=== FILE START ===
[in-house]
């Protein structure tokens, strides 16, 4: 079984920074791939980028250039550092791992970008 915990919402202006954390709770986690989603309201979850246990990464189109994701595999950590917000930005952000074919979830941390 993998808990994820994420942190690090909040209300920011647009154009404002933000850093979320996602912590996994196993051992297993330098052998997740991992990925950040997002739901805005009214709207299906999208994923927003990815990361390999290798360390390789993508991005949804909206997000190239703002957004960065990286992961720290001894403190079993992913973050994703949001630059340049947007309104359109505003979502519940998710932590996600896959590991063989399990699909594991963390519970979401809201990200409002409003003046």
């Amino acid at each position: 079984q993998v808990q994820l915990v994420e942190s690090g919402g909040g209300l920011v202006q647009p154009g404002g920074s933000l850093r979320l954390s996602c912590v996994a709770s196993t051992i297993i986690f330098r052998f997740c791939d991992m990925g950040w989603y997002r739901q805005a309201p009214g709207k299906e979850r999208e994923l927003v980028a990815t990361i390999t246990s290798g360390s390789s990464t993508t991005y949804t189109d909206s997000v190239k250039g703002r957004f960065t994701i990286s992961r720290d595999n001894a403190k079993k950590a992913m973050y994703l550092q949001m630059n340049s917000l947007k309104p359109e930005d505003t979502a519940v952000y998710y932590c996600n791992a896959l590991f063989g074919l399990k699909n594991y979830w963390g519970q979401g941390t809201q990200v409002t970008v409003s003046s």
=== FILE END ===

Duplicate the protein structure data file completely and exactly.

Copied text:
[in-house]
């Protein structure tokens, strides 16, 4: 079984920074791939980028250039550092791992970008 915990919402202006954390709770986690989603309201979850246990990464189109994701595999950590917000930005952000074919979830941390 993998808990994820994420942190690090909040209300920011647009154009404002933000850093979320996602912590996994196993051992297993330098052998997740991992990925950040997002739901805005009214709207299906999208994923927003990815990361390999290798360390390789993508991005949804909206997000190239703002957004960065990286992961720290001894403190079993992913973050994703949001630059340049947007309104359109505003979502519940998710932590996600896959590991063989399990699909594991963390519970979401809201990200409002409003003046």
């Amino acid at each position: 079984q993998v808990q994820l915990v994420e942190s690090g919402g909040g209300l920011v202006q647009p154009g404002g920074s933000l850093r979320l954390s996602c912590v996994a709770s196993t051992i297993i986690f330098r052998f997740c791939d991992m990925g950040w989603y997002r739901q805005a309201p009214g709207k299906e979850r999208e994923l927003v980028a990815t990361i390999t246990s290798g360390s390789s990464t993508t991005y949804t189109d909206s997000v190239k250039g703002r957004f960065t994701i990286s992961r720290d595999n001894a403190k079993k950590a992913m973050y994703l550092q949001m630059n340049s917000l947007k309104p359109e930005d505003t979502a519940v952000y998710y932590c996600n791992a896959l590991f063989g074919l399990k699909n594991y979830w963390g519970q979401g941390t809201q990200v409002t970008v409003s003046s």